Carefully soldered into the base of the socket, with as little wire exposed as possible.

Modular 555 power cycler


As part of the final for Energy, Rashida and I are dealing with 555 timer circuits and intermittently power cycling a rover. For this class I’d like to create a modular 555 timer circuit that is A) adjustable in its cycle, and B) modular in its use.

Here are the schematic and calculations for the 555 timer circuit. Rashida uses a different configuration of the 555 timer, and is planning on allowing the resistors and capacitor to be adjustable.

I plan to sacrifice some of the adjustability in favour of a mostly SMD (and thus smaller) board. To allow for a bit of flexibility I will use a potentiometer as R2, and include two selectable capacitors.


R2: As seen here, R2 affects the time off in relation to R1 (time on). Unfortunately with the basic setup the time off can never be more that 50% of the duty cycle. Rashida’s solution is to us an ‘improved’ 555 timer circuit, my solution is to use a logic inverter in front of the relay.


  • 47 uF capacitor
  • 470 uF capacitor
  • Transistor (or logic inverter)
  • 500K resistor
  • 500K potentiometer
  • Toggle switch
  • Relay

Philips Hue for Games: Beyond the Screen

Video games are framed by the computer screen. The world of the game exists within that rectangle, and the ‘real’ world exists around it. What if we use connected lighting systems to extend the environment of the game beyond the screen?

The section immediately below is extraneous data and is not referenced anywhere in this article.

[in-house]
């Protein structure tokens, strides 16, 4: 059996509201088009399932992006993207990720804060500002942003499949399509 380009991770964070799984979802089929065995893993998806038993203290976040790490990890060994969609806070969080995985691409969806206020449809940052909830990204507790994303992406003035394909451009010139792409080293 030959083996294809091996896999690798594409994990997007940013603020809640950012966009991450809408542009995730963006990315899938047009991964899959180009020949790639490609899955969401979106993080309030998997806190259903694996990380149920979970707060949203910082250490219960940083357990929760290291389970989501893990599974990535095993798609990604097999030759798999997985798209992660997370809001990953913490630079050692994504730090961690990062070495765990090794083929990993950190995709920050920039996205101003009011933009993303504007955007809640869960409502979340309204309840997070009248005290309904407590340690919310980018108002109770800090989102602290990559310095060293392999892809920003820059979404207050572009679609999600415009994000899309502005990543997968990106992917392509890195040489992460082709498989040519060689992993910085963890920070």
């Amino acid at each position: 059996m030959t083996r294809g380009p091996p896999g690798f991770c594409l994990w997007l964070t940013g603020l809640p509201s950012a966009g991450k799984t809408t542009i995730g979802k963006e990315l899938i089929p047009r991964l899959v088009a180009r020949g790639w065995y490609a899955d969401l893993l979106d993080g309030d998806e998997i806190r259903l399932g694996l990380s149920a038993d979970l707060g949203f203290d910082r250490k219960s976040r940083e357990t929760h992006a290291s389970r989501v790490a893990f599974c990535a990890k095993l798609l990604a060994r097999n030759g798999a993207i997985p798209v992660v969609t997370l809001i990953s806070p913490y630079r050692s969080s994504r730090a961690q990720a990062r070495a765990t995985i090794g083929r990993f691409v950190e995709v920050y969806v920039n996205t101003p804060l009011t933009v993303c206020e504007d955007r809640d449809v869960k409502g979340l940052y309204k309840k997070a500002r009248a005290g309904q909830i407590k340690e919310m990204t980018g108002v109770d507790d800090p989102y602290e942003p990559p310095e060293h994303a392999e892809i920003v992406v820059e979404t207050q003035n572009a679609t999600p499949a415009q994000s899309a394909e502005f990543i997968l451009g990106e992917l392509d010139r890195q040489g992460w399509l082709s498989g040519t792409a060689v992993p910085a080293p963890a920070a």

For this project I have created a simple game of pong in which how well you are doing in the game is reflected by the world around you. Using a Philips Hue Bloom (or any “hue”, “sat”, and/or “bri” capable light), your progress in the game affects the brightness and colour of the room you are playing in.

Very simply, the longer you play, the more pleasantly cool and desaturated the light around you becomes. Whenever you ‘lose’ the light progresses some increment back towards a glaring, saturated red.

Continue reading “Philips Hue for Games: Beyond the Screen”

A Tiny Project

This week’s Homemade Hardware assignment is to do something interesting with an ATtiny. I have decided to make a useless light toy thing.